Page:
Increased Risk for Heart Valve Disease Associated With Antiphospholipid Antibodies in Patients With Systemic Lupus Erythematosus: Meta-Analysis of Echocardiographic Studies
What is the risk of heart valve disease, including Libman-Sacks endocarditis, associated with antiphospholipid antibodies in patients with systemic lupus erythematosus (SLE)?
In performing the meta-analysis, studies were selected if they investigated the association between antiphospholipid antibodies and heart valve disease in patients with SLE, and if antiphospholipid antibody-negative patients were included for comparison. Data sources were MEDLINE, Embase, Cochrane Library, hand search, contact with investigators, and reference lists of studies, with no language restrictions. Data reflecting study and patient characteristics, risk estimates, and study quality were independently extracted by two investigators. Pooled effect estimates were obtained by using the DerSimonian-Laird method.
Of 234 identified abstracts, 23 primary studies (15 cross-sectional, 7 cohort, 1 case-control) met inclusion criteria, including 1,656 SLE patients and 508 cases of heart valve disease. Compared to SLE patients without antiphospholipid antibodies (n = 988), the overall pooled odds ratios for heart valve disease and Libman-Sacks endocarditis in antiphospholipid antibody-positive patients (n = 668) were 3.13 (95% confidence interval [CI], 2.31-4.24) and 3.51 (95% CI, 1.93-6.38), respectively. The risk of heart valve disease depending on antiphospholipid antibody subtypes was the highest for lupus anticoagulant (5.88; 95% CI, 2.92-11.84) and IgG anticardiolipin antibodies (5.63; 95% CI, 3.53-8.97).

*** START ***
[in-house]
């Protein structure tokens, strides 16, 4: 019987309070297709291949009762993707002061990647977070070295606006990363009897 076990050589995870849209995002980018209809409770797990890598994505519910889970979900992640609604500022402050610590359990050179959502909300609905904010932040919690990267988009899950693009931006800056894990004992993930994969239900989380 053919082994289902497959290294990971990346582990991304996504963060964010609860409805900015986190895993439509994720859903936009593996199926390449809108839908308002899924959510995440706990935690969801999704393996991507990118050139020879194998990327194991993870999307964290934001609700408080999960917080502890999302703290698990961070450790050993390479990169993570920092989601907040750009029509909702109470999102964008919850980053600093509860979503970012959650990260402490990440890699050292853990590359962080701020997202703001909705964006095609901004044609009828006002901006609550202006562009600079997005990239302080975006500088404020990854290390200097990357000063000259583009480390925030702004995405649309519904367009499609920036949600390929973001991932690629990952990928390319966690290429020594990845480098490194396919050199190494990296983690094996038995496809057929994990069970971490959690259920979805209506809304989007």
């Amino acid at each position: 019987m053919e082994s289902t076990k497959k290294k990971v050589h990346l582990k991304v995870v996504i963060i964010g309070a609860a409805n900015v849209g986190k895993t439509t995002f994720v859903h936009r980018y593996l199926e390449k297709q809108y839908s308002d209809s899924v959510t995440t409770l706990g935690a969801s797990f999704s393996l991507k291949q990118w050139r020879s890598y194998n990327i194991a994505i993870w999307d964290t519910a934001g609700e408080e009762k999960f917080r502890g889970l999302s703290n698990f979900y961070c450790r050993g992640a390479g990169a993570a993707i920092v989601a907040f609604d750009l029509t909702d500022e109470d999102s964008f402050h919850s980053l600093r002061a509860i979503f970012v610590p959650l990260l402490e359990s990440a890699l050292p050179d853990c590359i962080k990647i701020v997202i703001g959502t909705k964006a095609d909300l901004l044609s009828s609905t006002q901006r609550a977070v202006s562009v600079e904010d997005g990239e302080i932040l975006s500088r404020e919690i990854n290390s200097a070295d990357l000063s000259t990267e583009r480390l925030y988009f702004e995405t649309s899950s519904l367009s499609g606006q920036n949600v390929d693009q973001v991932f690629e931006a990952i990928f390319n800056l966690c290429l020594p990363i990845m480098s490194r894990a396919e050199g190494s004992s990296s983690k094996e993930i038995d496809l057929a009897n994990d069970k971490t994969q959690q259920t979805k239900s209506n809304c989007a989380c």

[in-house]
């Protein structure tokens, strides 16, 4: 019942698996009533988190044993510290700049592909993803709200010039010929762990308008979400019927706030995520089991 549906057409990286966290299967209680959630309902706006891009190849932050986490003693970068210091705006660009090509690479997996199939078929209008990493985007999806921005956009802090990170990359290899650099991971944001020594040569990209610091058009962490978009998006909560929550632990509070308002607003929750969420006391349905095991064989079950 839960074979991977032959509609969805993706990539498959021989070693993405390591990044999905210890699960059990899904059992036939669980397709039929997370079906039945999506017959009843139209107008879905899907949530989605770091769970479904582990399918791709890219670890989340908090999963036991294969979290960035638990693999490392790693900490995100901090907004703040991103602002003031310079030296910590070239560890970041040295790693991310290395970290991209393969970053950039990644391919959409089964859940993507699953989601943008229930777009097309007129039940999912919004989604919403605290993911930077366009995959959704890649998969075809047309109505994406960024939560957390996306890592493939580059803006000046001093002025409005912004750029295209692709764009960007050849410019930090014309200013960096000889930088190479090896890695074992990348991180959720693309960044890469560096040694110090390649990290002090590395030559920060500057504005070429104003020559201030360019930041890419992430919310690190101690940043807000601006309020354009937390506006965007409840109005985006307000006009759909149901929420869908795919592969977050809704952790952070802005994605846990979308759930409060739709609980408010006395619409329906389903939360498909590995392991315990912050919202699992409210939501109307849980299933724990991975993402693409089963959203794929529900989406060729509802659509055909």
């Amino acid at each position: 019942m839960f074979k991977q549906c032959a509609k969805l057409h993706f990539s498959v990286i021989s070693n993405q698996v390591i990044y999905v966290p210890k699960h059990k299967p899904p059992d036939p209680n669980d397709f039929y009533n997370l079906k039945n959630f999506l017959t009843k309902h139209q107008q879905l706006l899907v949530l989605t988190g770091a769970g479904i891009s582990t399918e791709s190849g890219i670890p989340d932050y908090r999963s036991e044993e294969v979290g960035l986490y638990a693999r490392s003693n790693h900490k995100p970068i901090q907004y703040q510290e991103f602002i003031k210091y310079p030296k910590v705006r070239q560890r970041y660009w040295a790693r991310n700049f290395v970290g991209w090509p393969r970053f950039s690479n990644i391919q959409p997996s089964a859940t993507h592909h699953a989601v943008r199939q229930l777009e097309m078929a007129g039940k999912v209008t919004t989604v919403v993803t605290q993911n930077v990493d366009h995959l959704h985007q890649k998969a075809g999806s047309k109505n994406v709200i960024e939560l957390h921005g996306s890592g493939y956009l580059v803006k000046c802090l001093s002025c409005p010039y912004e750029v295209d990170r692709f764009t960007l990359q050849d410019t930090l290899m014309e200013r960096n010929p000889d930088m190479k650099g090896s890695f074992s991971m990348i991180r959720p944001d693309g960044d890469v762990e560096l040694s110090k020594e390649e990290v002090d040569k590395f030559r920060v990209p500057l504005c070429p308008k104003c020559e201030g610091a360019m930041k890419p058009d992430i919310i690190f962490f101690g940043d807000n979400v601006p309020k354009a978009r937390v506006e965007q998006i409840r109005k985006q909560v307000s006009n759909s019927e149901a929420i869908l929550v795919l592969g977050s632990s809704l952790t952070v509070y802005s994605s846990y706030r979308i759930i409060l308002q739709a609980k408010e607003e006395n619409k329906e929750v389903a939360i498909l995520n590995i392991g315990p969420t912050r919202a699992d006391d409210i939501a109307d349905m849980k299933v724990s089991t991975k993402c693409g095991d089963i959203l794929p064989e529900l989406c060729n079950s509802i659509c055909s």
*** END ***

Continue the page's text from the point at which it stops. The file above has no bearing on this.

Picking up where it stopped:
Overall, the presence of antiphospholipid antibodies in patients with SLE is associated with an increased risk for heart valve disease, including Libman-Sacks endocarditis. The risk conferred by IgG anticardiolipin antibodies is as strong as that associated with lupus anticoagulant. Systematic echocardiographic examinations should be performed among patients with SLE and antiphospholipid antibodies.
Using a meta-analysis of existing literature, this study suggests that patients with both SLE and antiphospholipid antibodies (notably lupus anticoagulant and IgG anticardiolipin antibodies) have an increased risk of heart valve disease, and the authors recommend echocardiographic screening of all patients with SLE and antiphospholipid antibodies. Additional data reflecting the nature and clinical significance of heart valve disease probably should be used to help guide efforts to detect it—that is, detecting the presence of ‘valve thickening’ might not be of clinical importance, whereas hemodynamically significant regurgitation would be.
Clinical Topics: Valvular Heart Disease
Keywords: Immunoglobulin G, Risk, Endocarditis, Antiphospholipid Syndrome, Lupus Erythematosus, Systemic, Heart Valve Diseases, Antibodies, Antiphospholipid
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